Abu Dhabi: The four government-owned petrol distribution companies are looking to increase their prices again next month by 15 per cent for petrol and 20 per cent for diesel, Gulf News has learnt, as efforts continue to lower government subsidies.
Sources at one of the petrol companies, speaking on condition of anonymity because the government has yet to make a formal announcement, said prices of the ‘regular' and ‘special' petrol grades are set to rise by Dh0.23 per litre to Dh1.64 and Dh1.75, respectively.
The imminent price hike is likely to include the highest grade super, by Dh0.15 per litre which was not part of the increase implemented earlier this month.
Diesel will also see a Dh0.25 increase per litre in the coming weeks, according to the company sources. Diesel is currently sold for Dh2.10 to Dh2.60 per litre.
The sources added the diesel price will be raised twice, once in May and again in June.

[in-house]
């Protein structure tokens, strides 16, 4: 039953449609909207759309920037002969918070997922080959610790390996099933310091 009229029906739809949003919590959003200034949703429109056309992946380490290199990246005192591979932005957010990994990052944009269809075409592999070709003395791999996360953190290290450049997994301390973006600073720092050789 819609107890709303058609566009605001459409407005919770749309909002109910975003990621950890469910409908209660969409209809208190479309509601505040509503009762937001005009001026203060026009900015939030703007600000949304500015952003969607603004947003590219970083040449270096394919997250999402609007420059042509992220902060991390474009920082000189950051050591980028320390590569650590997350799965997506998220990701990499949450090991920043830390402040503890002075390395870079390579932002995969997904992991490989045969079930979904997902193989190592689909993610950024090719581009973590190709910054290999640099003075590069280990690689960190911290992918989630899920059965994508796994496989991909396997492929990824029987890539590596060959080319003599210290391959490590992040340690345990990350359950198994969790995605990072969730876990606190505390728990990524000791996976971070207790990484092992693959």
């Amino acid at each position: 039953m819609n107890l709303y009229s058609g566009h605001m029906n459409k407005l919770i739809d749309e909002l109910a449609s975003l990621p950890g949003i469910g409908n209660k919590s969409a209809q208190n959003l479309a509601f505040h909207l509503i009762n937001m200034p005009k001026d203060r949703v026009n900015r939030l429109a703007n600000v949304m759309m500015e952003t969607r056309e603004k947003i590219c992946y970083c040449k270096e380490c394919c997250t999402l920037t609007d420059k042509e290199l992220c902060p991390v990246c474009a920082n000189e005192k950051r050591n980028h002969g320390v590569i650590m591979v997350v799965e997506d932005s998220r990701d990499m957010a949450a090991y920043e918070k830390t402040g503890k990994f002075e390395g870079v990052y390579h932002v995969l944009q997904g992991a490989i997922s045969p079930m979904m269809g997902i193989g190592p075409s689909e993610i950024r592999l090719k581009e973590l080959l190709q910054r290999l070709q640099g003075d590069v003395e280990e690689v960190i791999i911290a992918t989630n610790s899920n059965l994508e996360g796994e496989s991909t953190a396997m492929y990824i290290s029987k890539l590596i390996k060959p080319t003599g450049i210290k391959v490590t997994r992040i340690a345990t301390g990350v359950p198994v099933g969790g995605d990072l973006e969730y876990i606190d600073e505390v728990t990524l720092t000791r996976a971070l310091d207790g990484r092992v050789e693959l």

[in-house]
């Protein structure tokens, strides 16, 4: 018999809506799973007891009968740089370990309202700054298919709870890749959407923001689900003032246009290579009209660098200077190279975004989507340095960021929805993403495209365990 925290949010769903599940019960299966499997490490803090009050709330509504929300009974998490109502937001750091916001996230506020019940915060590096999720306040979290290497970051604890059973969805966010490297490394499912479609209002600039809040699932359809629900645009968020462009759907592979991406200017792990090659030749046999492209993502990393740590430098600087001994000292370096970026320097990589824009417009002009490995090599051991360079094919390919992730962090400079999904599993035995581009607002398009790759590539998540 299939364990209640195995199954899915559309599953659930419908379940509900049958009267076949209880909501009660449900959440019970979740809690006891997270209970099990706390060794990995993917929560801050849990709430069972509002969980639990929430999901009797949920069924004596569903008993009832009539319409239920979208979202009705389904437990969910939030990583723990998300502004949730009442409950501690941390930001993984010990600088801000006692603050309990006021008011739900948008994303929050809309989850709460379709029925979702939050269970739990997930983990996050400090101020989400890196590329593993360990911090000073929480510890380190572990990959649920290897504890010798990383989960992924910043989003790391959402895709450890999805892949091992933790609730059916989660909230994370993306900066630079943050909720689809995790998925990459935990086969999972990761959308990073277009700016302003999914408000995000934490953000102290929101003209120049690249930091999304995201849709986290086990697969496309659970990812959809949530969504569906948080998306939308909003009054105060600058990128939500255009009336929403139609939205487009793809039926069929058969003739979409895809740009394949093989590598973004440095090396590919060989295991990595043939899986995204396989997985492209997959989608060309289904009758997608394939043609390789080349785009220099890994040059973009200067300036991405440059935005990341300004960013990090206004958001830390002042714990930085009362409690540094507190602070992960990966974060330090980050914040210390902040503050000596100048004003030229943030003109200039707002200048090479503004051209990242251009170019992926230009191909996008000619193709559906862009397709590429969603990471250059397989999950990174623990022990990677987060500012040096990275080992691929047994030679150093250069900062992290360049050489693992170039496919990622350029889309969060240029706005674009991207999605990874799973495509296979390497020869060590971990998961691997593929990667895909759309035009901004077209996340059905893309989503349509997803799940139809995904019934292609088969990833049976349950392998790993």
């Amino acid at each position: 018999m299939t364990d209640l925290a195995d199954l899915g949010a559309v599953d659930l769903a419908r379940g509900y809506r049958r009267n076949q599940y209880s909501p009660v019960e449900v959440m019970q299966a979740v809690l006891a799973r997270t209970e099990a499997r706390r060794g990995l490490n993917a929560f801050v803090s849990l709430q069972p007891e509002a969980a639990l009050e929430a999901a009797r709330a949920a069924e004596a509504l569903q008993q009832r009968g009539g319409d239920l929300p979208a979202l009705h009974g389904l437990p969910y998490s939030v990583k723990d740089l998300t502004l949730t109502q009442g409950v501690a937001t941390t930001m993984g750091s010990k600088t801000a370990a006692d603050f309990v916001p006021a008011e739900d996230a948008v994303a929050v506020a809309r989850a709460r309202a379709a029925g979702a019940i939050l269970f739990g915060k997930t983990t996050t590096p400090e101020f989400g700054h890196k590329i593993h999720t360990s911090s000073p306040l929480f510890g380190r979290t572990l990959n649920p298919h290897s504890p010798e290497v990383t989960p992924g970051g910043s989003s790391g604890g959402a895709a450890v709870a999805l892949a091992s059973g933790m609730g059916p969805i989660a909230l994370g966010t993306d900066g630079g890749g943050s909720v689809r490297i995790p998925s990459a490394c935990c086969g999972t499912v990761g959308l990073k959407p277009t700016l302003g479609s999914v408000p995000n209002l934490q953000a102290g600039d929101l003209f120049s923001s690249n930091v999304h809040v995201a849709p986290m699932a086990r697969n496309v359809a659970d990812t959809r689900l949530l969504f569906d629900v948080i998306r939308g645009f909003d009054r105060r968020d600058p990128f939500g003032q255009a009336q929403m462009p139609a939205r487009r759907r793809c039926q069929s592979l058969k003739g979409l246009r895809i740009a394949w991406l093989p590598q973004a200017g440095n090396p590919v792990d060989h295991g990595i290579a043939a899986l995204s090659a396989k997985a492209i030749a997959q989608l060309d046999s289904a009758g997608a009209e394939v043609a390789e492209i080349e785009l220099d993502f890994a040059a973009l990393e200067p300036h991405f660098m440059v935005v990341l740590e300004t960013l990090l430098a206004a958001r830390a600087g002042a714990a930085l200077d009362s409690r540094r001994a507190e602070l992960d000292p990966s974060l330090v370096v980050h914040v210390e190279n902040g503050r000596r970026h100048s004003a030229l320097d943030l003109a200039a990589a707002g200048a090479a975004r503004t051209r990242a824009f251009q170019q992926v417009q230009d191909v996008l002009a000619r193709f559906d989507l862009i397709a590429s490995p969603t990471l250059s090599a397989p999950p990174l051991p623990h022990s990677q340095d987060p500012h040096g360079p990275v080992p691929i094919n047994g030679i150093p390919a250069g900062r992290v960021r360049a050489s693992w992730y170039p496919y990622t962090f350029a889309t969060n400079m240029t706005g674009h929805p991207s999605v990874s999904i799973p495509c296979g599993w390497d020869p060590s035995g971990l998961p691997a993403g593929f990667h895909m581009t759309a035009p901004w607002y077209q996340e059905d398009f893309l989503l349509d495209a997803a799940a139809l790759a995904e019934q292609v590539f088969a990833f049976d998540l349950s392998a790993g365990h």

"Every country has its own policy with respect to subsidies," said Angad Rajpal, energy analyst at Prime Securities in Dubai. "Also the UAE does not have enough refining capacity. "Linking local prices to international oil prices gives [the government] a better way to manage end-user demand."
Petrol prices in the UAE are already the highest in the Gulf Cooperation Council countries including Oman and Bahrain, members with the lowest volumes of proven crude reserves.
The four government-owned distributors, Abu Dhabi National Oil Company, Emirates National Oil Company (Enoc), Emirates Petroleum Products Company and Emirates Petrol buy a combination of local and foreign-refined fuel, although the quantities are not released by the government.
The increase, if implemented, would put petrol prices in the UAE twice as high as their counterparts in Saudi Arabia and at more than 170 per cent of the prices in Qatar and Kuwait, according to the sources.
Earlier this month, local distributors increased prices for diesel and all petrol grades with the exception of ‘super' by 11 per cent.
Consumers can expect to pay about Dh190 to fill the tank of a an average six-cylinder vehicle with the ‘special' grade, compared to about Dh150 now, according to Gulf News calculations.
"You have very high consumption because the price is subsidised," said Kate Dourian, Middle East editor for Platts, a global energy information and news provider.
"The likes of Enoc are paying international market prices. You can't carry on buying it at international prices and selling it below value."